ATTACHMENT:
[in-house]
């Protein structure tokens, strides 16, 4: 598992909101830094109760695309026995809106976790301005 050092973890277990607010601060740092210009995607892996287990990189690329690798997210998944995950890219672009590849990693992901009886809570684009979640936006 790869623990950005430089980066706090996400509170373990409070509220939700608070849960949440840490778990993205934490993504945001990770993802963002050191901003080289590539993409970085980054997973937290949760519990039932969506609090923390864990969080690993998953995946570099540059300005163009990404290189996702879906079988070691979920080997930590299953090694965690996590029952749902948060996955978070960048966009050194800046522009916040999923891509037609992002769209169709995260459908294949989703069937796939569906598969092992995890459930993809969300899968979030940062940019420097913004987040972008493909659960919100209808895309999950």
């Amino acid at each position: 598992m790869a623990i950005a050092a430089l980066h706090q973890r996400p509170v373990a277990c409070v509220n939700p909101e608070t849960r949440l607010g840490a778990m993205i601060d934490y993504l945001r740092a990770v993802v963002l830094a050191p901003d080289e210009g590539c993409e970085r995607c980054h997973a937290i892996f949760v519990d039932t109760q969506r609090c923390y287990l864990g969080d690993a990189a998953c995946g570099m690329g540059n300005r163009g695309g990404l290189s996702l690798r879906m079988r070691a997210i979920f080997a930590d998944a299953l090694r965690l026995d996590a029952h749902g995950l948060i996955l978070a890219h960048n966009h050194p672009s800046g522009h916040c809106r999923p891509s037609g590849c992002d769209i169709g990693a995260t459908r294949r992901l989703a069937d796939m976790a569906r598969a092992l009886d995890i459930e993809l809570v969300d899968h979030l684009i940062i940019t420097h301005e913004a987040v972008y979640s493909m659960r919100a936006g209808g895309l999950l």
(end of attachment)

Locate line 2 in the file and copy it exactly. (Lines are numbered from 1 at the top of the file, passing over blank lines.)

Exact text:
């Protein structure tokens, strides 16, 4: 598992909101830094109760695309026995809106976790301005 050092973890277990607010601060740092210009995607892996287990990189690329690798997210998944995950890219672009590849990693992901009886809570684009979640936006 790869623990950005430089980066706090996400509170373990409070509220939700608070849960949440840490778990993205934490993504945001990770993802963002050191901003080289590539993409970085980054997973937290949760519990039932969506609090923390864990969080690993998953995946570099540059300005163009990404290189996702879906079988070691979920080997930590299953090694965690996590029952749902948060996955978070960048966009050194800046522009916040999923891509037609992002769209169709995260459908294949989703069937796939569906598969092992995890459930993809969300899968979030940062940019420097913004987040972008493909659960919100209808895309999950």